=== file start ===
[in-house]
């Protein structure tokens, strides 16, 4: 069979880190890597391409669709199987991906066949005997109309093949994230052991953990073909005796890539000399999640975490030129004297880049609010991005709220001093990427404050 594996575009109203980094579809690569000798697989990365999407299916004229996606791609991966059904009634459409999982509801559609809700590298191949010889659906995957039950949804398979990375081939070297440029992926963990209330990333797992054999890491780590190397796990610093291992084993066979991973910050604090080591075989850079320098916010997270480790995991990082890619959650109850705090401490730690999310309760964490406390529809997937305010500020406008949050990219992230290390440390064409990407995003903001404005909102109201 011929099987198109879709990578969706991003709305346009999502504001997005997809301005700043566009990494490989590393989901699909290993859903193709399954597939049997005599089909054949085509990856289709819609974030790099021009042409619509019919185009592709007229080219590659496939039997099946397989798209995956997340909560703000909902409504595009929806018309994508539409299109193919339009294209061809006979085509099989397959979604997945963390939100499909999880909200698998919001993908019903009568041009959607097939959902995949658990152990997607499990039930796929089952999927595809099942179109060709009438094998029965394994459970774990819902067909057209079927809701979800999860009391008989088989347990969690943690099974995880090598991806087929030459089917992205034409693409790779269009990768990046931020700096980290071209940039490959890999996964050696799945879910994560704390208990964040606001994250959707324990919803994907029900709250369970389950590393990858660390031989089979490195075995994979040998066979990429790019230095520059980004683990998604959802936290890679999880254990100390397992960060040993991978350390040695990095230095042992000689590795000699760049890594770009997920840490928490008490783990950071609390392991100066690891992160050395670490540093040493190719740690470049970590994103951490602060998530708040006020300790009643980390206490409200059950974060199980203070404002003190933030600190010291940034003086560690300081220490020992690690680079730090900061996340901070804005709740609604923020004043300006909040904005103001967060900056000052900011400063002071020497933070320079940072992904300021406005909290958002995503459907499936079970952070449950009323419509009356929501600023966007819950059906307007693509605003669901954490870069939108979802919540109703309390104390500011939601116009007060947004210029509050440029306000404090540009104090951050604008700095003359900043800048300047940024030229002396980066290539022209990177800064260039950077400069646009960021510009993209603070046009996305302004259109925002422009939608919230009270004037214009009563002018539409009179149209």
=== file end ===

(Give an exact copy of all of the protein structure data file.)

[in-house]
């Protein structure tokens, strides 16, 4: 069979880190890597391409669709199987991906066949005997109309093949994230052991953990073909005796890539000399999640975490030129004297880049609010991005709220001093990427404050 594996575009109203980094579809690569000798697989990365999407299916004229996606791609991966059904009634459409999982509801559609809700590298191949010889659906995957039950949804398979990375081939070297440029992926963990209330990333797992054999890491780590190397796990610093291992084993066979991973910050604090080591075989850079320098916010997270480790995991990082890619959650109850705090401490730690999310309760964490406390529809997937305010500020406008949050990219992230290390440390064409990407995003903001404005909102109201 011929099987198109879709990578969706991003709305346009999502504001997005997809301005700043566009990494490989590393989901699909290993859903193709399954597939049997005599089909054949085509990856289709819609974030790099021009042409619509019919185009592709007229080219590659496939039997099946397989798209995956997340909560703000909902409504595009929806018309994508539409299109193919339009294209061809006979085509099989397959979604997945963390939100499909999880909200698998919001993908019903009568041009959607097939959902995949658990152990997607499990039930796929089952999927595809099942179109060709009438094998029965394994459970774990819902067909057209079927809701979800999860009391008989088989347990969690943690099974995880090598991806087929030459089917992205034409693409790779269009990768990046931020700096980290071209940039490959890999996964050696799945879910994560704390208990964040606001994250959707324990919803994907029900709250369970389950590393990858660390031989089979490195075995994979040998066979990429790019230095520059980004683990998604959802936290890679999880254990100390397992960060040993991978350390040695990095230095042992000689590795000699760049890594770009997920840490928490008490783990950071609390392991100066690891992160050395670490540093040493190719740690470049970590994103951490602060998530708040006020300790009643980390206490409200059950974060199980203070404002003190933030600190010291940034003086560690300081220490020992690690680079730090900061996340901070804005709740609604923020004043300006909040904005103001967060900056000052900011400063002071020497933070320079940072992904300021406005909290958002995503459907499936079970952070449950009323419509009356929501600023966007819950059906307007693509605003669901954490870069939108979802919540109703309390104390500011939601116009007060947004210029509050440029306000404090540009104090951050604008700095003359900043800048300047940024030229002396980066290539022209990177800064260039950077400069646009960021510009993209603070046009996305302004259109925002422009939608919230009270004037214009009563002018539409009179149209």